Applicant must have sufficient ties to the home country

WHAT U.S VISA LAW STATES ABOUT “STRONG TIES” TO THE HOME COUNTRY

214(b) of the Immigration & Nationality Act & the U.S. State Department require student applicants to have “strong ties to your home country that will compel you to leave the United States at the end of your temporary stay”.

EXPLANATION OF THIS LAW:

The Department of State, which handles visa applications for residents of foreign countries, gives Visa Officials wide discretion to interpret and act on this requirement that students applying for visas demonstrate “strong ties” to their home country.

Thus, the officers are allowed to use their own judgment as to what “home ties” means. And they expect applicants will make clear what their current connections and ties are to their home country that surely they would not want to abandon.

See below the various kinds of “ties” that may be looked at by a visa officer; such as, one’s family, social connections, current or anticipated future job in the home country, property owned, or even “emotional” ties to the homeland.

Failing to demonstrate sufficiently these “home ties” during the visa interview will normally result in being denied a visa. In such cases of denial, the visa officer will give to the disappointed applicant a form which states that he/she failed based on 214-b (that is not showing sufficient “ties).

Note: For Applicants Who Have Already Been Denied Visas, But Who Wish To Apply Again: The advisory letter given to a student at the time of his denial will usually state that, “If you decide to reapply, you should be prepared to provide information that was not presented in your original application, or to demonstrate that your circumstances have changed since that application”. This means that in your second interview, if you do not bring in “new information” regarding your “ties” to your home country, nor new information that your circumstances have changed since the previous interview, you will CERTAINLY be denied again. Only upon reviewing your “new information” (which you did not present in your first interview) can the second visa officer consider other issues relating to your eligibility.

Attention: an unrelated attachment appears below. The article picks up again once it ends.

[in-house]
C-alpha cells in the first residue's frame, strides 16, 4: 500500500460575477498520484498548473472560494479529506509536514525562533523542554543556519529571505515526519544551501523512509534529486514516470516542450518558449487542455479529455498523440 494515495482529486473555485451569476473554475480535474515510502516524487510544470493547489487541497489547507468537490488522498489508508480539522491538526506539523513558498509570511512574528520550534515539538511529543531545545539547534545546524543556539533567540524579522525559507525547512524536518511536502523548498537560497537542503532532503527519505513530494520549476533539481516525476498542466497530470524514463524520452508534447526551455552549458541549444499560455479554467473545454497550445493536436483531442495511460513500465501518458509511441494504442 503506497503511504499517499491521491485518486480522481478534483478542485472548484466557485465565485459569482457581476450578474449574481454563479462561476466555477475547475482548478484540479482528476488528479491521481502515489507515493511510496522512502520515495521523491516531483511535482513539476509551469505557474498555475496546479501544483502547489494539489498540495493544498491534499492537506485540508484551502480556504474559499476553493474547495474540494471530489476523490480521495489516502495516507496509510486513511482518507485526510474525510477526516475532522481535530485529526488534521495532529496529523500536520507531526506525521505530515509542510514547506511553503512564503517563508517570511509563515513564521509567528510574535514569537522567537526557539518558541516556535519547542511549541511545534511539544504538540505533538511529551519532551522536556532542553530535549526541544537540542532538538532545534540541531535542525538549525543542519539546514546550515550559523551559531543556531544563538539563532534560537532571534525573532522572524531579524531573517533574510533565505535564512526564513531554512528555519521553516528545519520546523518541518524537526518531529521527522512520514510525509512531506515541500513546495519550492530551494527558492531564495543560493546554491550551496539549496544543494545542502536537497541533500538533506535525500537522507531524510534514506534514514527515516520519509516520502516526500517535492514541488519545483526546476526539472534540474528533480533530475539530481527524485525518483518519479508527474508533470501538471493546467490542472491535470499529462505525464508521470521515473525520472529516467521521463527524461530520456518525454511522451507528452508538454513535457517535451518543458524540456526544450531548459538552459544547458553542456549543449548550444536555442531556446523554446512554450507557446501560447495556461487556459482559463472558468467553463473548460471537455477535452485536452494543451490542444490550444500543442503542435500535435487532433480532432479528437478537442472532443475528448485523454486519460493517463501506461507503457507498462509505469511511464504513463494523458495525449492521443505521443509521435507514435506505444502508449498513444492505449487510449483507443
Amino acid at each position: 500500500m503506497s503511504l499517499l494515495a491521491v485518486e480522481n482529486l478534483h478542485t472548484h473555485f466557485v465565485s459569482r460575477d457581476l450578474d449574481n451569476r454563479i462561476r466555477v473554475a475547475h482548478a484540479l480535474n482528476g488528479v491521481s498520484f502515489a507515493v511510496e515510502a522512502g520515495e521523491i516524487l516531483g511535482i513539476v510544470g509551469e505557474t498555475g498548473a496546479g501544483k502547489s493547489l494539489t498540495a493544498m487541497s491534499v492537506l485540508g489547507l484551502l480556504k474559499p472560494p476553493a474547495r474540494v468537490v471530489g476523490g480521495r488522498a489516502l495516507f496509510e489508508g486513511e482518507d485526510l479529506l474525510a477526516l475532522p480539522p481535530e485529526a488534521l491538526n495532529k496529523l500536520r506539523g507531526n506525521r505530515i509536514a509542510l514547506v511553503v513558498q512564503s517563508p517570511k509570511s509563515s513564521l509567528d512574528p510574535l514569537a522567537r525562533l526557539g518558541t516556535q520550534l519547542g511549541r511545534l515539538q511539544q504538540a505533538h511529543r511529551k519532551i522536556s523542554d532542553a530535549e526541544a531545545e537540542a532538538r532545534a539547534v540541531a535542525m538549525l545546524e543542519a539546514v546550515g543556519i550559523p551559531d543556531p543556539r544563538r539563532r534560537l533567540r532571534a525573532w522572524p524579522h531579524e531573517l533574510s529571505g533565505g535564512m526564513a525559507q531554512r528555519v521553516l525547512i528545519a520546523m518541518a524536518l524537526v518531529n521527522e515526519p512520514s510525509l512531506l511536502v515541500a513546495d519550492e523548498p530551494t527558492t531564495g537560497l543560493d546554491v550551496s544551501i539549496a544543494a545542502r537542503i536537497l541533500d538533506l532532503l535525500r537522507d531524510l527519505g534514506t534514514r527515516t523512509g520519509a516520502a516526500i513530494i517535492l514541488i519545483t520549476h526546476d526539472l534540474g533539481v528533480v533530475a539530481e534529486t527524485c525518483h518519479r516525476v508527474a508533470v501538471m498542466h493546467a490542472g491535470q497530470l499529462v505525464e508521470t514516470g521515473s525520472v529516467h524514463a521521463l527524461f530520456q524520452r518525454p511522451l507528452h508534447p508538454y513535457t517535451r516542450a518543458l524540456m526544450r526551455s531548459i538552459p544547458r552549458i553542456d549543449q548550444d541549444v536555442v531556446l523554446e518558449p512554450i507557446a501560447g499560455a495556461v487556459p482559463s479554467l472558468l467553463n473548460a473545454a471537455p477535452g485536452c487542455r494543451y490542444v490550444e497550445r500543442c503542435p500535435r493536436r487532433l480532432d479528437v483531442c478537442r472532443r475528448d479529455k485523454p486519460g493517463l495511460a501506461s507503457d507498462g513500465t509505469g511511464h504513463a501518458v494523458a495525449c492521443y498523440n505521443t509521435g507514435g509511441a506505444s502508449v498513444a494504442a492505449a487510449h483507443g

QUESTION #1 “DO YOU HAVE IMMEDIATE FAMILY MEMBERS IN THE U.S.?”

REASON FOR ASKING THIS QUESTION:

If you have close relatives who live in the U.S., it is possible that your “family ties” to those relatives there are strong enough to overcome your ties to your family in your home country. Generally, having one or two siblings or cousins in the U.S. will not be a problem, but, if you have parents who are U.S. residents, or have numerous other siblings or close relatives who have come to the U.S as students or visitors and then changed their status to become U.S. residents---those ties may cause a visa officer to deny your visa due to having “immigration tendencies”.

QUESTION #2 “ARE YOU CURRENTLY A MEMBER OF A CLUB OR OTHER SOCIAL GROUP?”

REASON FOR ASKING THIS QUESTION:

If you can show how important any social group is to you, it will help a little bit in showing a significant tie to your home country that you would not want to lose forever. Even belonging, for example, to a sports organization, or book club, or religious group or friendship circle, or any other type of social group—may seem to be insignificant at first thought.